I look forward to the next learning hurdles with some trepidation. I guess if I can palpate a human hair hidden under 16 sheets of newspaper, I can palpate a human client through disposable nitrile gloves…?

Grappling with Life After Lockdown

I have been struggling these last few weeks/months. As I have mentioned before, I do tend to be the Glass Half Full guy. In the current world pandemic situation, is is definitely getting harder to keep afloat, even though most of Australia has, seemingly, been making good progress.

None of us in Australia should be complaining too much – maybe my current negative feelings are more a product of Survivor Guilt. So many others in the rest of the world are dealing with situations far worse than us. I heard a theory a few months ago that, when singer David Bowie died, we were all propelled into an alternate timeline. As each month of 2020 has brought more new and unusual surprises – Australia’s horrendous bushfires, the awful smoke hazes, a drought (and water restrictions) that killed off any greenery that had not already been burnt… – that alternate timeline theory became more and more believable.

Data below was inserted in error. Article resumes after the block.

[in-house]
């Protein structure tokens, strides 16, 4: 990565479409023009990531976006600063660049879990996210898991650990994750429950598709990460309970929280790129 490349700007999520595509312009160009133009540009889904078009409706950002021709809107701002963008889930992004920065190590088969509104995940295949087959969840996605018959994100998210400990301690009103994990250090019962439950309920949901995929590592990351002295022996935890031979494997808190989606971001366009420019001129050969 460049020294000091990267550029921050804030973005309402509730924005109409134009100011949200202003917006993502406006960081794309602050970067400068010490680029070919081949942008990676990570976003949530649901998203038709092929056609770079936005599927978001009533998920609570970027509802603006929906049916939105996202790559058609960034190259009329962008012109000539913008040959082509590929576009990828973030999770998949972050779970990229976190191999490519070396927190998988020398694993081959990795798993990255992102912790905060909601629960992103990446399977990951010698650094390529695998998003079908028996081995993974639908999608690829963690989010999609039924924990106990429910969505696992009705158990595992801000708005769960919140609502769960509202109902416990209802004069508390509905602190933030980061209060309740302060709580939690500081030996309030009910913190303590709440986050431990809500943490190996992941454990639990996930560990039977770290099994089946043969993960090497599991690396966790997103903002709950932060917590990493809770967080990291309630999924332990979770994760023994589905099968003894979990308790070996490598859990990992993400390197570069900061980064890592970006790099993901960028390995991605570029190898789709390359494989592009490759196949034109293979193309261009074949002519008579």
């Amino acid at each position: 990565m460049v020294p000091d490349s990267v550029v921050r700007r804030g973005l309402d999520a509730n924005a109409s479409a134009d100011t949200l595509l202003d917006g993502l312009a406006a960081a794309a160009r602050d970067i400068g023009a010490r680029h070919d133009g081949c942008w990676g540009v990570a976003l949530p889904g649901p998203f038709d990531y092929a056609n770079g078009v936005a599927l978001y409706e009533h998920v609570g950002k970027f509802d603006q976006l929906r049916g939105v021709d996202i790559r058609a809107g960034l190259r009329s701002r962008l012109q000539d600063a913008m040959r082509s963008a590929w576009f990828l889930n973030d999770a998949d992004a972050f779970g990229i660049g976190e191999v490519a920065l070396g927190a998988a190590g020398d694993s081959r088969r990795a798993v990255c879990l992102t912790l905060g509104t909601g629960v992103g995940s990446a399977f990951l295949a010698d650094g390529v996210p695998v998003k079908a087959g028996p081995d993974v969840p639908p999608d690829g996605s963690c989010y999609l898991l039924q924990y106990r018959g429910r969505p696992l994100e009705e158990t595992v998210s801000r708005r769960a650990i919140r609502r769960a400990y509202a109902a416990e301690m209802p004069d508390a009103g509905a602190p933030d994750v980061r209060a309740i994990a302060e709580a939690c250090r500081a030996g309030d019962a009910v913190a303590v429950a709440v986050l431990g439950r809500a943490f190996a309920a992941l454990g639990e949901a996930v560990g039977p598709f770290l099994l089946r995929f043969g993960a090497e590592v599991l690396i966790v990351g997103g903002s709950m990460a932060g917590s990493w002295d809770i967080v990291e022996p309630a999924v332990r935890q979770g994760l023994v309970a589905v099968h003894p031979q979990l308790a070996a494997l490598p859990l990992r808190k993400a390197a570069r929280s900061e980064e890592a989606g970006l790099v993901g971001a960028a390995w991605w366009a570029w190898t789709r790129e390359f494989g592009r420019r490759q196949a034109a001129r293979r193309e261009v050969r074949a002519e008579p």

It was delightful to chat with a long-lost friend on the phone a few weeks ago; it really made my day to catch up with him after over 20 years, but I deliberately kept the first call short. I tend to talk way too much and I had this nagging thought that a brief conversation first might be wise after such a long time. But his followup emails of gossip and news have not been coming through to me. We have now had several more shortish calls trying to ascertain what was happening. His phone doesn’t receive texts, and emails seemed sensible. I’m trying not to be too paranoid, but he’s not the only one sending emails that apparently disappear into the void. With the prevalence of Junk Mail and phishing schemes in recent years, it is rare enough that I get many emails that I actually want to read (most of them are correspondences about online purchases these days). When you are really looking forward to an email – one that never comes, but supposedly was sent – it gets hugely frustrating. In my desperate searches, I have found a Social drawer, a Promotions drawer, a hidden email Junk drawer… So many places a stray, important email can hide.